A Student of History

February 25, 2008

Do we celebrate Jeff Davis’ 200th?

Filed under: Early America,The strange place called the South — John Maass @ 7:00 am

From an AP story:

It hasn’t been easy getting people excited about celebrating the 200th birthday of that tall, gaunt, bearded, Kentucky-bred president who was born in a log cabin and went on to lead his people through a bloody civil war. No, not Abraham Lincoln. Last week, President Bush himself helped kick off a two-year celebration of the Great Emancipator’s Feb. 12, 2009, bicentennial that will include dozens of events in Kentucky, Illinois, Washington and beyond.It’s the Jefferson Davis 200th that has turned out to be something of a lost cause.

“The response to date has been timid,” acknowledges Bertram Hayes- Davis, head of the Davis Family Association and great-great grandson of the only president of the short-lived Confederate States of America. “Nobody has said no. Many haven’t said yes.”

I guess they would have the same problem with Benedict Arnold’s birthday as well.

Jefferson Davis, by Louis Mathieu Didier Guillaume, c. 1862-65.


  1. Davis is so yesterday! I’m already gearing up for the Alexander Stephens bicentennial (2012).

    Comment by elektratig — February 27, 2008 @ 6:06 am | Reply

  2. The association of President Davis with Benedict Arnold is deplorable. Davis was never tried for treason because there was no case against him. To insinuate that he was a traitor is a defamation of his character. Davis’ life was an illustration of noble character, unlike the life of Lincoln. Davis was admired by the people of the Confederacy and nations around the world. The massive turn out for his funeral is but a small testimony of how much he was admired, even after the war.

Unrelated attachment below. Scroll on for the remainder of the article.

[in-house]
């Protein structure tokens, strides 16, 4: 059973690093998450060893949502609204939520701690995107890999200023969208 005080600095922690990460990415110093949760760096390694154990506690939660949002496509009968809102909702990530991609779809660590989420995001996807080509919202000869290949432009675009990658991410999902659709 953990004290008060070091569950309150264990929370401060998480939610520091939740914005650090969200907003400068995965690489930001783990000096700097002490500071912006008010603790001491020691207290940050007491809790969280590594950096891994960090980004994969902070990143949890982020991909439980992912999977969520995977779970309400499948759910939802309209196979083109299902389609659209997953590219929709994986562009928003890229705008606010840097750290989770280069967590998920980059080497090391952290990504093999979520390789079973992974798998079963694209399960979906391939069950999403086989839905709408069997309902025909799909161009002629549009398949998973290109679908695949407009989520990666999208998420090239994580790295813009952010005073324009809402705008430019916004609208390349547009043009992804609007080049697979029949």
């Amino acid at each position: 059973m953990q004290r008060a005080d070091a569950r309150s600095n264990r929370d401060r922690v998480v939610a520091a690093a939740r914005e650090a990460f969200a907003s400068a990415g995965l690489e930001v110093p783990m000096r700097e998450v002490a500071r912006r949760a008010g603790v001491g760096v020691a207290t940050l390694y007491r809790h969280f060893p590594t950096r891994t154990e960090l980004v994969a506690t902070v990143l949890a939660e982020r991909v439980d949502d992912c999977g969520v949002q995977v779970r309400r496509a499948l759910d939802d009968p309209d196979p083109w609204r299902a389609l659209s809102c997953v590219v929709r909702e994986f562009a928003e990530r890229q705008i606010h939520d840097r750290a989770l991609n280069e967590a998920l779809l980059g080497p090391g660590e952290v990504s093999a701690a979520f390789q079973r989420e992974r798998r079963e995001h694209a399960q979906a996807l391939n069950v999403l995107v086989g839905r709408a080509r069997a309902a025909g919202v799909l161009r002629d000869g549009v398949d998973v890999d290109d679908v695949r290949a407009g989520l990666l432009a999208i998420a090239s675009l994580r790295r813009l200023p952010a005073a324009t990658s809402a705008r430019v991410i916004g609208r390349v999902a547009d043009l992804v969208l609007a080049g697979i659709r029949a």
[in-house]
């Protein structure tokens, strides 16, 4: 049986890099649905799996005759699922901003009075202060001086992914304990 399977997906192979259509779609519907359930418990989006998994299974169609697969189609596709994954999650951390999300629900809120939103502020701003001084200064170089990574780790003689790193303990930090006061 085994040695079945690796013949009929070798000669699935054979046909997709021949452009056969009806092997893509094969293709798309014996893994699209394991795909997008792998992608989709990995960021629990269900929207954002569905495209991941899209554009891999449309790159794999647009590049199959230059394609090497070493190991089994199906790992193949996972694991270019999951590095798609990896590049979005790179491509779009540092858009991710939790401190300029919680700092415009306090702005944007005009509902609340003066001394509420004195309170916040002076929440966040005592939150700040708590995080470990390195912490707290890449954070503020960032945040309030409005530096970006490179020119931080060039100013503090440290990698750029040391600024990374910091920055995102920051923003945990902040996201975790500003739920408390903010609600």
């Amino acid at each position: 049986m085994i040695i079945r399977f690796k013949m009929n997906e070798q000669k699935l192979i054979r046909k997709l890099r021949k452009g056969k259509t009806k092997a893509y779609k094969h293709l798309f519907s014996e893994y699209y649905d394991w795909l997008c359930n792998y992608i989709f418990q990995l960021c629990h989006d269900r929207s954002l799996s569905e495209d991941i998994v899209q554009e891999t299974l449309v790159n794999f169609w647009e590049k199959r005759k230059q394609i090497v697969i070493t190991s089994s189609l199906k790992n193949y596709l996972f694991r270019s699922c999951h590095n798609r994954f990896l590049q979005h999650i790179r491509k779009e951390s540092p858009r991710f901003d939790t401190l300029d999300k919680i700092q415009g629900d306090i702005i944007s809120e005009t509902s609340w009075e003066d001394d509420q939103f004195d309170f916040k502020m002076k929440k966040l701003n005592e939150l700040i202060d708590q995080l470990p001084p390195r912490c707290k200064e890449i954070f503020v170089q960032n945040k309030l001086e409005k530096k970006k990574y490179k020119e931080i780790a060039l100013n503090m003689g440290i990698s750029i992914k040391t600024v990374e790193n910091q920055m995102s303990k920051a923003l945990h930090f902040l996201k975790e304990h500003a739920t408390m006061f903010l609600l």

Comment by Jeff Murrah — April 15, 2008 @ 8:25 pm | Reply

    • My name is Michael Briggs, I am a War Between The States art collector and history buff. Of my 5 children all of my boys
      are named after Confederate Heros. My youngest son is named after President Davis. He was a Great Man of Honor, Devoted to
      duty and the unbending desire to gain freedom for our Southern Independence. He is my Hero. The world should know the true
      meaning of Honor, is, JEFFERSON DAVIS, American Hero!!! Thank You. M.B.Briggs

      Comment by m.b.briggs — August 13, 2010 @ 10:24 pm | Reply

      • Jeff Davis was a traitor to his country.

        Comment by John Maass — September 29, 2010 @ 8:37 am

  3. Jeff–you are living proof that the utter wackiness of the neo-Confeds is alive and well!! I wonder how noble his slaves thought he was….and how admired he was by Braxton Bragg, et. al.

    Comment by John Maass — April 21, 2008 @ 10:38 am | Reply

  4. John Maas,

    Apparently, several of Pres. Davis’s slaves thought well of him because they stayed with him even after they were freed. In fact, Mrs. Davis sent her children to safety in the care of one such slave, who slugged a Northerner, who insulted Pres. Davis.

    Comment by Shiloh — May 15, 2008 @ 7:17 pm | Reply

  5. Yet they were still unfree, forced to work, and denied their freedom and humanity. Just because JD didn’t personally whip them or visit at night in the slave quarters doesn’t lessen the status of these men and women, or reflect much better on himself.

    Comment by John Maass — May 21, 2008 @ 6:16 am | Reply

  6. A related article appears here:


    Comment by John Maass — June 2, 2008 @ 11:35 am | Reply

  7. Hello there, Happy Fool’s Day!!

    Patient: My hair keeps falling out. What can you give me to keep it in?
    Doctor: A shoebox.

    Happy April Fool’s Day!

    Comment by Kayleen — April 1, 2010 @ 9:15 pm | Reply

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